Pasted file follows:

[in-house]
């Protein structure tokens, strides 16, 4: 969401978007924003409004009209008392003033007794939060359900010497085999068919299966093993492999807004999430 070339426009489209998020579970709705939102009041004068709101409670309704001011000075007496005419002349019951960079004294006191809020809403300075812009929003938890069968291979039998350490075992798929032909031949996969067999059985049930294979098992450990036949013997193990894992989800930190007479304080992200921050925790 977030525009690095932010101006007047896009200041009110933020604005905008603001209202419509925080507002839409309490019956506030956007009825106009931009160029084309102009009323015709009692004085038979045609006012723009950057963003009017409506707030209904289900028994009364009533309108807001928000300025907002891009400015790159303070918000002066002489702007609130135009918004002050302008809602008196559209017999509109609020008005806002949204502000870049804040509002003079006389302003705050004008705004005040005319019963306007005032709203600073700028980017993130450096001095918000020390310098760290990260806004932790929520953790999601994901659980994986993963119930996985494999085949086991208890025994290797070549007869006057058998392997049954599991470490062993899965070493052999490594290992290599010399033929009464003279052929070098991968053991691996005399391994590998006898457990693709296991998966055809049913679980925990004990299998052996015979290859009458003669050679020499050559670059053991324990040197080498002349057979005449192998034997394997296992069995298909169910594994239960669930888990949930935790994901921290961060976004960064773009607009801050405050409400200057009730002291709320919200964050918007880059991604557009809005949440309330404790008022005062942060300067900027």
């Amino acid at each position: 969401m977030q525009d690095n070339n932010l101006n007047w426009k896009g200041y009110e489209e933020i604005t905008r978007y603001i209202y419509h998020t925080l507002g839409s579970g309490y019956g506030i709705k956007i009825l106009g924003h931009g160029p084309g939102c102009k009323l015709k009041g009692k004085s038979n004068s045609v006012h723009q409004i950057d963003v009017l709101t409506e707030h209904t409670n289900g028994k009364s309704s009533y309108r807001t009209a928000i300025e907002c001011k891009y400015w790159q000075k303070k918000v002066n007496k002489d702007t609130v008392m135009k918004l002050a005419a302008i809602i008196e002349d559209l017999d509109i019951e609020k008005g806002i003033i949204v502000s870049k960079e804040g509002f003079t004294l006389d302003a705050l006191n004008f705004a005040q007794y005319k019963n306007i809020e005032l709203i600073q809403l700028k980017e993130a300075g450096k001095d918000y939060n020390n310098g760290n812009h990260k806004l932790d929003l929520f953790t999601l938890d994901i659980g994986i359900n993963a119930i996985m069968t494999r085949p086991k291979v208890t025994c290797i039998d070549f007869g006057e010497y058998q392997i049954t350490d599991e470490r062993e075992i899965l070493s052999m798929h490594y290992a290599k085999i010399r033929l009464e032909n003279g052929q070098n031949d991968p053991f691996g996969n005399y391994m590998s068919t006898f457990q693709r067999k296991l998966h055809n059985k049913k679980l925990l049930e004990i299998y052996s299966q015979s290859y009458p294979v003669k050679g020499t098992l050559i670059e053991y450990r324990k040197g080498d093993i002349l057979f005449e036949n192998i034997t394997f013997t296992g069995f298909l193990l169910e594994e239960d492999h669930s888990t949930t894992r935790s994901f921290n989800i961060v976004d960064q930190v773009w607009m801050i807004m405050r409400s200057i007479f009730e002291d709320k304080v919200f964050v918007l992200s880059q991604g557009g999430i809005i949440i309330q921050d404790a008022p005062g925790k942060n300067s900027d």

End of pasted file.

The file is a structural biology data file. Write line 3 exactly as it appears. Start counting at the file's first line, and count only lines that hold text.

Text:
């Amino acid at each position: 969401m977030q525009d690095n070339n932010l101006n007047w426009k896009g200041y009110e489209e933020i604005t905008r978007y603001i209202y419509h998020t925080l507002g839409s579970g309490y019956g506030i709705k956007i009825l106009g924003h931009g160029p084309g939102c102009k009323l015709k009041g009692k004085s038979n004068s045609v006012h723009q409004i950057d963003v009017l709101t409506e707030h209904t409670n289900g028994k009364s309704s009533y309108r807001t009209a928000i300025e907002c001011k891009y400015w790159q000075k303070k918000v002066n007496k002489d702007t609130v008392m135009k918004l002050a005419a302008i809602i008196e002349d559209l017999d509109i019951e609020k008005g806002i003033i949204v502000s870049k960079e804040g509002f003079t004294l006389d302003a705050l006191n004008f705004a005040q007794y005319k019963n306007i809020e005032l709203i600073q809403l700028k980017e993130a300075g450096k001095d918000y939060n020390n310098g760290n812009h990260k806004l932790d929003l929520f953790t999601l938890d994901i659980g994986i359900n993963a119930i996985m069968t494999r085949p086991k291979v208890t025994c290797i039998d070549f007869g006057e010497y058998q392997i049954t350490d599991e470490r062993e075992i899965l070493s052999m798929h490594y290992a290599k085999i010399r033929l009464e032909n003279g052929q070098n031949d991968p053991f691996g996969n005399y391994m590998s068919t006898f457990q693709r067999k296991l998966h055809n059985k049913k679980l925990l049930e004990i299998y052996s299966q015979s290859y009458p294979v003669k050679g020499t098992l050559i670059e053991y450990r324990k040197g080498d093993i002349l057979f005449e036949n192998i034997t394997f013997t296992g069995f298909l193990l169910e594994e239960d492999h669930s888990t949930t894992r935790s994901f921290n989800i961060v976004d960064q930190v773009w607009m801050i807004m405050r409400s200057i007479f009730e002291d709320k304080v919200f964050v918007l992200s880059q991604g557009g999430i809005i949440i309330q921050d404790a008022p005062g925790k942060n300067s900027d």